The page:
By Luke B. ’23
Photos by Mr. O’Gorman
Last week, the entire sixth grade went on a fun-filled yet educational trip to Outdoor School at Shaver’s Creek, Penn State’s nature center. The class learned about how everything in nature is intertwined, as well as the importance of natural resources and their conservation. One of the main goals of the week was to achieve zero food waste, meaning that all the students ate all of the food on our plates, a goal we all achieved at the last meal.
We took a “time machine” to the mid-1800s and observed how settlers used raw materials to fashion the vast majority of tools and other things they needed. The class was divided into groups, which took hikes, stopping along the way to play games related to the curriculum. These helped us learn more about the ins and outs of nature and how exactly it functions.
Students were taught about cycles, such as the water cycle, which explained the efficiencies of the natural world and how it works with creatures within it. Another highlight was the visit from some owl friends, thanks to the Shaver’s Creek Environmental Center, during which many children got to see both large and small owls for the first time, and learn about how owls are affected by humans.
Everyone also had the opportunity to explore a nearby creek, searching for species whose sensitivity to their environment makes them excellent guides to determine the pollution level of the water.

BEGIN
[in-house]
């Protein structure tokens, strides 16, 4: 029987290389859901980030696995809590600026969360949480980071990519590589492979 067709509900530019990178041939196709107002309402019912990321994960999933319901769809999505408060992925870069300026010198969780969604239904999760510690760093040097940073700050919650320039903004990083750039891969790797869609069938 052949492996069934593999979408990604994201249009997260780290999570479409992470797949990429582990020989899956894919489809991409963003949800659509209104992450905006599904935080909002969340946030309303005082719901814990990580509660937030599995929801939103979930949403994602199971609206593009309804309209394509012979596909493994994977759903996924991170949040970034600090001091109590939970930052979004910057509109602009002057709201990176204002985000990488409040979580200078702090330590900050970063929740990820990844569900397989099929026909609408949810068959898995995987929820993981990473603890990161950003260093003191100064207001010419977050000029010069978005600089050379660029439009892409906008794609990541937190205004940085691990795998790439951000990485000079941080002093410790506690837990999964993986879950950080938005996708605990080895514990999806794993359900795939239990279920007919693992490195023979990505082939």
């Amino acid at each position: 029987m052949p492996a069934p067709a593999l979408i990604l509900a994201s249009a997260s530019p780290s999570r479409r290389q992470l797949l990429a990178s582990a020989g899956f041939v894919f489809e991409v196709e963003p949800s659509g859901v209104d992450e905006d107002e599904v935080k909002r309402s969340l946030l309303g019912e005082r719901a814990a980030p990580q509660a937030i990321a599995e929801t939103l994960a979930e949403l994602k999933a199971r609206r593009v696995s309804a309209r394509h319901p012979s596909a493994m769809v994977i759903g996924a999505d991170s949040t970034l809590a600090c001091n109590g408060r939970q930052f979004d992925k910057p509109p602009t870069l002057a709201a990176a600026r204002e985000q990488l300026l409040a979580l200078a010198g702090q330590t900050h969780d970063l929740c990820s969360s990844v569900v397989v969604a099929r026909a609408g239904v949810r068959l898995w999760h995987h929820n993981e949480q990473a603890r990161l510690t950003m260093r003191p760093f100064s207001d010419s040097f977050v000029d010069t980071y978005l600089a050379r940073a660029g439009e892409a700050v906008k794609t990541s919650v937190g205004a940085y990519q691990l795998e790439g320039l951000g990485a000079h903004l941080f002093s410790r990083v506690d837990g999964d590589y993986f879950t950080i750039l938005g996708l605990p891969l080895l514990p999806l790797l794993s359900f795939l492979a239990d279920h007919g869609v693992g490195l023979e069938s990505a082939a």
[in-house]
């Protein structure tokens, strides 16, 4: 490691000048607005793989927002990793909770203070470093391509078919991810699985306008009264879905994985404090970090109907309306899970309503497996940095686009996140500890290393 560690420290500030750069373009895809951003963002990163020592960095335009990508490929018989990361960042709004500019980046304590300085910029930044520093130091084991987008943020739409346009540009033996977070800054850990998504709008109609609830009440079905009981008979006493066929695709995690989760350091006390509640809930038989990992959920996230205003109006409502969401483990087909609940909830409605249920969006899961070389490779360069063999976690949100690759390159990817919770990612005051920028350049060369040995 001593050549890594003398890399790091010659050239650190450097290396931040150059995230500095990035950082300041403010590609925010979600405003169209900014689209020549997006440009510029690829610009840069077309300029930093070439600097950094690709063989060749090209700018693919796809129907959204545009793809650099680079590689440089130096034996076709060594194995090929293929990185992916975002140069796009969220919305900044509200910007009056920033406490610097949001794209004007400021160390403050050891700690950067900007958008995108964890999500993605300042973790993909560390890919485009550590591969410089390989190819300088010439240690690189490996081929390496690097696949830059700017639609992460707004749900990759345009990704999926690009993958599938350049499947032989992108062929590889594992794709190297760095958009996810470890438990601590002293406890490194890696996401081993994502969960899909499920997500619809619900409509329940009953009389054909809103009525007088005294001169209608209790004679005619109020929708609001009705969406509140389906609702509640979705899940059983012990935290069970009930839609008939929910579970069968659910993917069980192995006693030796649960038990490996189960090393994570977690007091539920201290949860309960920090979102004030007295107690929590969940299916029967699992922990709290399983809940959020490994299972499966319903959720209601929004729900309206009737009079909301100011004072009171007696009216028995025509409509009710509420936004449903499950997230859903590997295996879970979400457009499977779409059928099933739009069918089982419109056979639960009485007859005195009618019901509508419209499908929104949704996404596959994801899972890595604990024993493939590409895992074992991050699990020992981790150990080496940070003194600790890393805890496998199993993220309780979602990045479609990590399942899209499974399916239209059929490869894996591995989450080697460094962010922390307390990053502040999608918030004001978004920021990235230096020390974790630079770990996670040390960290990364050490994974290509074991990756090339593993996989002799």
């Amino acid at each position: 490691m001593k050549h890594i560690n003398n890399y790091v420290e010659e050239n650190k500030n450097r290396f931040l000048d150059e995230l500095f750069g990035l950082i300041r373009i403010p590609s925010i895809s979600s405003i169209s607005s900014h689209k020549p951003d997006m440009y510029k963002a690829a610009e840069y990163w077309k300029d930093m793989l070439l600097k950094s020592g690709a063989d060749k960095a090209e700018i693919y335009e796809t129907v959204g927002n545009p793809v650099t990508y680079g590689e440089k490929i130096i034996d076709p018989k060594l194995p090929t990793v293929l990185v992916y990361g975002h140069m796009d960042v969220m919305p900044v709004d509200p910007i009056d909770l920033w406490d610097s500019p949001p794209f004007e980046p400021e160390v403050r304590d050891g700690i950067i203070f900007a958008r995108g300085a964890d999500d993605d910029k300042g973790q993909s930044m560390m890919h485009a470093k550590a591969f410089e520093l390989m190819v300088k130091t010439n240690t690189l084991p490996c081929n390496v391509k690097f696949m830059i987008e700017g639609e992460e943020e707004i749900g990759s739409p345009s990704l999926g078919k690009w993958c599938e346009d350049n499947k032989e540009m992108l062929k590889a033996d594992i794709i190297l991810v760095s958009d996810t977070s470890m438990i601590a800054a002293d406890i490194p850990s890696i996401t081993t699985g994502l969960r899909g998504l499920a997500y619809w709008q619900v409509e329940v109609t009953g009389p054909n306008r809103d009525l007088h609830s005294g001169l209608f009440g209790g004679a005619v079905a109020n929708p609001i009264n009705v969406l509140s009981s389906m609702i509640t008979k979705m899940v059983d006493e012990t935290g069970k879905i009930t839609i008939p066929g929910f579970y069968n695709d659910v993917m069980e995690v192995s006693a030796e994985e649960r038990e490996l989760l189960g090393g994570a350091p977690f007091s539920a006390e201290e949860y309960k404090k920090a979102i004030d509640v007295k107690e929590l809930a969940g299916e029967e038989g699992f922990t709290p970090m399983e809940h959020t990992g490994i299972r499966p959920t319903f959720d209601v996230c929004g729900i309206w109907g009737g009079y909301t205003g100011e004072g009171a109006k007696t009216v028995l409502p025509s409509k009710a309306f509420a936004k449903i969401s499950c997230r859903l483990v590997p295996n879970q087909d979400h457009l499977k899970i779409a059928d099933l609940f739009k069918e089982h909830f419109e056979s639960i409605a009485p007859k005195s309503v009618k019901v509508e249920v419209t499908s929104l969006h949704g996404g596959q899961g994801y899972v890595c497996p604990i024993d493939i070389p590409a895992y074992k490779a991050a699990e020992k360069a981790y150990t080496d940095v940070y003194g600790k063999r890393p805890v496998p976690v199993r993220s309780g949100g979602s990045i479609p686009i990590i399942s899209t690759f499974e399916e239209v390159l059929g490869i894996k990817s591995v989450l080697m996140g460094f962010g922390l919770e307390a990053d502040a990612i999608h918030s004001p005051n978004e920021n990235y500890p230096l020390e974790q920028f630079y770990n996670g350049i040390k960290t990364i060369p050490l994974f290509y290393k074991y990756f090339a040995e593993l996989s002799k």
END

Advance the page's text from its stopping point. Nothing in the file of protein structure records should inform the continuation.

The main events were topped off by a night walk, during which no flashlights were allowed. This activity was used to help our class understand the predators which have to rely mostly on their hearing to find food, as they need to be resourceful and careful to survive. Students also played games that helped us learn about how the amount of resources in an area determines its ability to accommodate certain species. This can result in population fluctuation, and one of the big factors in this is humans and our effect on the environment.
The trip wasn’t all hard work, however. The counselors, all Penn State students, came up with skits, songs, and more to entertain the class after a long day’s work before bedtime. Some of the most fun events included a rap battle and a dance-off, hosted by two counselors. There were also a few contests used to help the class learn a few interesting tidbits of information.
At the last night at Outdoor School, “The Lorax” was recited from memory by a few of the counselors, but not simply as a child’s story. It was a great tool used to help summarize the main message of Outdoor School: Humanity is indebted to nature, and should respect and treat it well, not just exploit it for its resources, and this generation needs to be the one to do that.
Our three days at Outdoor School were not only fun, but a great bonding experience for many classmates. It was an opportunity for us to enjoy one another and govern ourselves for a few days. We got to take a break from the traditional four-wall classroom and learn in a new environment, where not only science lessons were taught, but life-long ones.